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Eublepharis fuscus BÖRNER, 1974

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Higher TaxaEublepharidae, Sauria (lizards: geckos) 
Subspecies 
Common NamesG: Westindischer Leopardgecko 
SynonymEublepharis macularius fuscus BÖRNER 1974
Eublepharis fuscus — DAS 1997
Eublepharis fuscus — RÖSLER 2000: 78
Eublepharis fuscus — SEUFER et al. 2005 
DistributionW India (northern Karnataka, Maharashtra and Gujarat)

Type locality: 60 km north of Bombay (= Mumbai) Map legend:
TDWG region - Region according to the TDWG standard, not a precise distribution map.

NOTE: TDWG regions are generated automatically from the text in the distribution field and not in every cases it works well. We are working on it.
 
TypesNeotype: BNMH 1047 (designated by DAS 1997) 
CommentDiagnosis.- Eublepharis fuscus can be differentiated from E. macularius in possessing smooth (as opposed to tuberculate) median scansors on the toes, mentals longer than wide (vs wider than long), a single (not two) broad pale dorsal bands and eight (vs six) postnasals bordering the nasals. It differs from E. hardwickii in possessing middorsal tubercles that are smaller (vs larger) than their interspaces, these tubercles also differing in shape, being conical in E.fuseus and flattened in the east Indian species; and variegations within the pale bands on the dorsum of the body (absent in E. hardwickii). The western Indian species differs from E. angramainyu in showing a blotched (as opposed to a linearly-arranged) pattern on the dorsal surface of the head and body, head covered with flat (not convex, polygonal) scales, eight (vs 10) supralabials and mentals longer than broad (vs twice as broad as long), besides being substantially ( 67 per cent) larger (SVL 252 mm) than the west Asian species (170 mm). Finally, Eublepharis fuseus differs from E. turemenieus in showing tubercles on the dorsum that are smaller (han the interspace (vs equal to the distance between (hem), rostral twice as wide as high (vs one and a half times wider than high), a more robust habitus than its west Asian congener; a dorsal body pattern that consists of dark blotches (not partially with a linear pattern) and continuous preanal pores, (preanal pores interrupted medially by one to four scales that lack pores in the congener from Turkmenistan) [from DAS 1997].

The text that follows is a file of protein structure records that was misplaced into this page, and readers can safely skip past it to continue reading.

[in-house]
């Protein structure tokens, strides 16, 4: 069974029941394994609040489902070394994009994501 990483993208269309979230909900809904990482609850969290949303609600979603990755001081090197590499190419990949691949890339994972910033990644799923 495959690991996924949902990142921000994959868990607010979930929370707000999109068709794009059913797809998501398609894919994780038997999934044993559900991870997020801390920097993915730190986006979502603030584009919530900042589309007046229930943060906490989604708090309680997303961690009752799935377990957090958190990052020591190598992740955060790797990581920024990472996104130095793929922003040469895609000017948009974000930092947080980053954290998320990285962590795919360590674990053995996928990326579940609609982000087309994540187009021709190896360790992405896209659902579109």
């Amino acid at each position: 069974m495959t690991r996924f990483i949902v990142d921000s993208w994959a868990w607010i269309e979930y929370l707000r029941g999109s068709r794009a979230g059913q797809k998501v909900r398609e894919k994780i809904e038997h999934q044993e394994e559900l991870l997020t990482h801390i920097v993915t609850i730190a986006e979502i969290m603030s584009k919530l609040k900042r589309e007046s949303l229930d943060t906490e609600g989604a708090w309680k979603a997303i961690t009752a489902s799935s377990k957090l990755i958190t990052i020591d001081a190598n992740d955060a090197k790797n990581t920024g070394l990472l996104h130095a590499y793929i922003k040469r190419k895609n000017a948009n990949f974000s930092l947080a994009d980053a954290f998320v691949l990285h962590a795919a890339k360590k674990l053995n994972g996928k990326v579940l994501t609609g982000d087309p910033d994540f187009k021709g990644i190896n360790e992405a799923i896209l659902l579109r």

EtymologyEtymology: Named after Latin “fuscus”, meaning dark or dusky. 
References
  • Börner, A. R. 1981. Third contribution to the systematics of the southwest Asian lizards of the geckonid genus Eublepharis Gray 1827: Further materials from the Indian subcontinent. Saurologica (3):1-7
  • Börner, A. R. 1974. Ein neuer Lidgecko der Gattung Eublepharis Gray 1827. Miscellaneous Articles in Saurology (4):7-14.
  • Das, I. 1997. Resolution of the systematic status of Eublepharis macularius fuscus Boerner, 1981 (Eublepharidae: Sauria: Squamata). Hamadryad 22 (1): 13-20 - get paper here
  • Henkel,F.W. & Schmidt,W. 2009. Leopardgeckos. Natur und Tier Verlag (Münster),156 pp. - get paper here
  • Mirza, Z. & Upadhye, R. 2010. Zur Verbreitung und Lebensweise des in Indien endemischen Lidgeckos Eublepharis fuscus BÖRNER 1981. Sauria 32 (3): 15-23 - get paper here
  • Rösler, H. 2000. Kommentierte Liste der rezent, subrezent und fossil bekannten Geckotaxa (Reptilia: Gekkonomorpha). Gekkota 2: 28-153
  • Seufer, H.; Y. Kaverkin & A. Kirschner (eds.) 2005. Die Lidgeckos. Kirschner und Seufer Verlag, 238 pp.
  • Venugopal, P.D. 2010. Addendum to An updated and annotated list of Indian lizards (Reptilia: Sauria) based on a review of distribution records and checklists of Indian reptiles. Journal of Threatened Taxa 2 (4): 848 - get paper here
 
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